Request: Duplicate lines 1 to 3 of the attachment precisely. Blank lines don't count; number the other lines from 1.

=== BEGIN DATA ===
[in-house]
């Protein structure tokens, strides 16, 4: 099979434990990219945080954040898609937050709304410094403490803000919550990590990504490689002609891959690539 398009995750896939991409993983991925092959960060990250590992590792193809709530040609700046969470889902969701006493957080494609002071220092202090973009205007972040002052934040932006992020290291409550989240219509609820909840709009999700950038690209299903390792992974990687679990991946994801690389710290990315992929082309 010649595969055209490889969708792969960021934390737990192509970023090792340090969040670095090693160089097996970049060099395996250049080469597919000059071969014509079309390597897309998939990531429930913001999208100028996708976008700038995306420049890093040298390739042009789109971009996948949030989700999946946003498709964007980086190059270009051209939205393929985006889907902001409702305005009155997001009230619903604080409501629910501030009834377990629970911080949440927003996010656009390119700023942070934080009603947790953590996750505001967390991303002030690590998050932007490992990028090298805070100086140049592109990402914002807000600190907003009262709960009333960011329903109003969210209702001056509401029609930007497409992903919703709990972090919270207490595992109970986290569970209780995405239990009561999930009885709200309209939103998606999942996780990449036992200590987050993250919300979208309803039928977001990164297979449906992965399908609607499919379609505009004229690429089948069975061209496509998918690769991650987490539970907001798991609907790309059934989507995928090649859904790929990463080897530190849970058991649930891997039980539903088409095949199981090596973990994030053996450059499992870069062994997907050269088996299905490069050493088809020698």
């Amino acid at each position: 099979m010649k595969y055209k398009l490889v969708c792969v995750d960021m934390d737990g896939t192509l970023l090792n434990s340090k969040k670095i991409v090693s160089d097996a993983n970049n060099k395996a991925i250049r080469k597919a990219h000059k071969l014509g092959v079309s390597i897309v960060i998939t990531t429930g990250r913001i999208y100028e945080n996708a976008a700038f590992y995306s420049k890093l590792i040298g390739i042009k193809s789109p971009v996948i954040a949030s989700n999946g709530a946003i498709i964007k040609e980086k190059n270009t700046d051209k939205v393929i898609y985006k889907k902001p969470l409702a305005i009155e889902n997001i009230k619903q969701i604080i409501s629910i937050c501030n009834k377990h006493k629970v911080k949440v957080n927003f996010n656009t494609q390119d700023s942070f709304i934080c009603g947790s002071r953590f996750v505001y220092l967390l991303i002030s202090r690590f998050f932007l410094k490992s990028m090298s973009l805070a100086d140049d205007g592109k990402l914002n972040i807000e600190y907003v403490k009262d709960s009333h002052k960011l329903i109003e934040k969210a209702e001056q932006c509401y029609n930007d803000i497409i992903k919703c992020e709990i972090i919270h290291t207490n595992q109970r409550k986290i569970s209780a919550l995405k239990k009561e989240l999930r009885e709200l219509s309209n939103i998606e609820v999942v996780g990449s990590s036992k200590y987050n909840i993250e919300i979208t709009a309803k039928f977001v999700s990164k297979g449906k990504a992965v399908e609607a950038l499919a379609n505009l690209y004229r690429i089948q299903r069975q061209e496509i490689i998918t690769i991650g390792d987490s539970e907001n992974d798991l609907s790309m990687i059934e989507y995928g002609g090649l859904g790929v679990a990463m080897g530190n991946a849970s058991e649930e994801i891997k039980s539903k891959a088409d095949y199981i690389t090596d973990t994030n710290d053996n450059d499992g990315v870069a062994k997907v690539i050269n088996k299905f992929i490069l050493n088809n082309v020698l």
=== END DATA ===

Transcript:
[in-house]
């Protein structure tokens, strides 16, 4: 099979434990990219945080954040898609937050709304410094403490803000919550990590990504490689002609891959690539 398009995750896939991409993983991925092959960060990250590992590792193809709530040609700046969470889902969701006493957080494609002071220092202090973009205007972040002052934040932006992020290291409550989240219509609820909840709009999700950038690209299903390792992974990687679990991946994801690389710290990315992929082309 010649595969055209490889969708792969960021934390737990192509970023090792340090969040670095090693160089097996970049060099395996250049080469597919000059071969014509079309390597897309998939990531429930913001999208100028996708976008700038995306420049890093040298390739042009789109971009996948949030989700999946946003498709964007980086190059270009051209939205393929985006889907902001409702305005009155997001009230619903604080409501629910501030009834377990629970911080949440927003996010656009390119700023942070934080009603947790953590996750505001967390991303002030690590998050932007490992990028090298805070100086140049592109990402914002807000600190907003009262709960009333960011329903109003969210209702001056509401029609930007497409992903919703709990972090919270207490595992109970986290569970209780995405239990009561999930009885709200309209939103998606999942996780990449036992200590987050993250919300979208309803039928977001990164297979449906992965399908609607499919379609505009004229690429089948069975061209496509998918690769991650987490539970907001798991609907790309059934989507995928090649859904790929990463080897530190849970058991649930891997039980539903088409095949199981090596973990994030053996450059499992870069062994997907050269088996299905490069050493088809020698």
């Amino acid at each position: 099979m010649k595969y055209k398009l490889v969708c792969v995750d960021m934390d737990g896939t192509l970023l090792n434990s340090k969040k670095i991409v090693s160089d097996a993983n970049n060099k395996a991925i250049r080469k597919a990219h000059k071969l014509g092959v079309s390597i897309v960060i998939t990531t429930g990250r913001i999208y100028e945080n996708a976008a700038f590992y995306s420049k890093l590792i040298g390739i042009k193809s789109p971009v996948i954040a949030s989700n999946g709530a946003i498709i964007k040609e980086k190059n270009t700046d051209k939205v393929i898609y985006k889907k902001p969470l409702a305005i009155e889902n997001i009230k619903q969701i604080i409501s629910i937050c501030n009834k377990h006493k629970v911080k949440v957080n927003f996010n656009t494609q390119d700023s942070f709304i934080c009603g947790s002071r953590f996750v505001y220092l967390l991303i002030s202090r690590f998050f932007l410094k490992s990028m090298s973009l805070a100086d140049d205007g592109k990402l914002n972040i807000e600190y907003v403490k009262d709960s009333h002052k960011l329903i109003e934040k969210a209702e001056q932006c509401y029609n930007d803000i497409i992903k919703c992020e709990i972090i919270h290291t207490n595992q109970r409550k986290i569970s209780a919550l995405k239990k009561e989240l999930r009885e709200l219509s309209n939103i998606e609820v999942v996780g990449s990590s036992k200590y987050n909840i993250e919300i979208t709009a309803k039928f977001v999700s990164k297979g449906k990504a992965v399908e609607a950038l499919a379609n505009l690209y004229r690429i089948q299903r069975q061209e496509i490689i998918t690769i991650g390792d987490s539970e907001n992974d798991l609907s790309m990687i059934e989507y995928g002609g090649l859904g790929v679990a990463m080897g530190n991946a849970s058991e649930e994801i891997k039980s539903k891959a088409d095949y199981i690389t090596d973990t994030n710290d053996n450059d499992g990315v870069a062994k997907v690539i050269n088996k299905f992929i490069l050493n088809n082309v020698l």